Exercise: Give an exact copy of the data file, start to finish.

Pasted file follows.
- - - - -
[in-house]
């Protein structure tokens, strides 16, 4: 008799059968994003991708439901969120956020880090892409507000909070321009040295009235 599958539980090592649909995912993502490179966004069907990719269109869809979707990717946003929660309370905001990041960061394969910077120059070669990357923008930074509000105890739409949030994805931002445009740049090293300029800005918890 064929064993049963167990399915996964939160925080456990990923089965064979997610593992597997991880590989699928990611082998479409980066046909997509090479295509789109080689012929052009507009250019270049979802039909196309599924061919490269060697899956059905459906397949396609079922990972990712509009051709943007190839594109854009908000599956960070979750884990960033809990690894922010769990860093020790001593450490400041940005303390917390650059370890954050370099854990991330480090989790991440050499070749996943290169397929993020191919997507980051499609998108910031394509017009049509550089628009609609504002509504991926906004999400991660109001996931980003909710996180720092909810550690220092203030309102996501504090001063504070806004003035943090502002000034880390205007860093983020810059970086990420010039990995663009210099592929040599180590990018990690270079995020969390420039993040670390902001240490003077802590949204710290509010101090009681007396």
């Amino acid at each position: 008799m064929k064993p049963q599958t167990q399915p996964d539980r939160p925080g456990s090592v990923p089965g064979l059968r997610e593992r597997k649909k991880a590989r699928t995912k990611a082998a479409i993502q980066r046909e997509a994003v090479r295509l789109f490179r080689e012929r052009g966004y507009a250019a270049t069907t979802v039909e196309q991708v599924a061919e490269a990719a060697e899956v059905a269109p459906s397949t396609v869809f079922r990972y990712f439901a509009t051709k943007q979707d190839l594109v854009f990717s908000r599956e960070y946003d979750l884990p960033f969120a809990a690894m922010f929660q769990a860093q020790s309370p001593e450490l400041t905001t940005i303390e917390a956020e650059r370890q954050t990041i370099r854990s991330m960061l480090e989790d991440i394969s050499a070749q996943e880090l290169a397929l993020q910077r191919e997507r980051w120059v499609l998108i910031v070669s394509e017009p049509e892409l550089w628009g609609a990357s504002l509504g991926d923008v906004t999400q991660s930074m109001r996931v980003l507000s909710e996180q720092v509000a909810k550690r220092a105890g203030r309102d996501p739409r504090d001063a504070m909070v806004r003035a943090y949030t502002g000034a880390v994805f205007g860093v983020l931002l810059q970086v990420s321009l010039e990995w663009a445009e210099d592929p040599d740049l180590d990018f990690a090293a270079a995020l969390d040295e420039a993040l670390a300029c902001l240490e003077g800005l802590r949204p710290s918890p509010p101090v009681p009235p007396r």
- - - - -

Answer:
[in-house]
């Protein structure tokens, strides 16, 4: 008799059968994003991708439901969120956020880090892409507000909070321009040295009235 599958539980090592649909995912993502490179966004069907990719269109869809979707990717946003929660309370905001990041960061394969910077120059070669990357923008930074509000105890739409949030994805931002445009740049090293300029800005918890 064929064993049963167990399915996964939160925080456990990923089965064979997610593992597997991880590989699928990611082998479409980066046909997509090479295509789109080689012929052009507009250019270049979802039909196309599924061919490269060697899956059905459906397949396609079922990972990712509009051709943007190839594109854009908000599956960070979750884990960033809990690894922010769990860093020790001593450490400041940005303390917390650059370890954050370099854990991330480090989790991440050499070749996943290169397929993020191919997507980051499609998108910031394509017009049509550089628009609609504002509504991926906004999400991660109001996931980003909710996180720092909810550690220092203030309102996501504090001063504070806004003035943090502002000034880390205007860093983020810059970086990420010039990995663009210099592929040599180590990018990690270079995020969390420039993040670390902001240490003077802590949204710290509010101090009681007396």
């Amino acid at each position: 008799m064929k064993p049963q599958t167990q399915p996964d539980r939160p925080g456990s090592v990923p089965g064979l059968r997610e593992r597997k649909k991880a590989r699928t995912k990611a082998a479409i993502q980066r046909e997509a994003v090479r295509l789109f490179r080689e012929r052009g966004y507009a250019a270049t069907t979802v039909e196309q991708v599924a061919e490269a990719a060697e899956v059905a269109p459906s397949t396609v869809f079922r990972y990712f439901a509009t051709k943007q979707d190839l594109v854009f990717s908000r599956e960070y946003d979750l884990p960033f969120a809990a690894m922010f929660q769990a860093q020790s309370p001593e450490l400041t905001t940005i303390e917390a956020e650059r370890q954050t990041i370099r854990s991330m960061l480090e989790d991440i394969s050499a070749q996943e880090l290169a397929l993020q910077r191919e997507r980051w120059v499609l998108i910031v070669s394509e017009p049509e892409l550089w628009g609609a990357s504002l509504g991926d923008v906004t999400q991660s930074m109001r996931v980003l507000s909710e996180q720092v509000a909810k550690r220092a105890g203030r309102d996501p739409r504090d001063a504070m909070v806004r003035a943090y949030t502002g000034a880390v994805f205007g860093v983020l931002l810059q970086v990420s321009l010039e990995w663009a445009e210099d592929p040599d740049l180590d990018f990690a090293a270079a995020l969390d040295e420039a993040l670390a300029c902001l240490e003077g800005l802590r949204p710290s918890p509010p101090v009681p009235p007396r």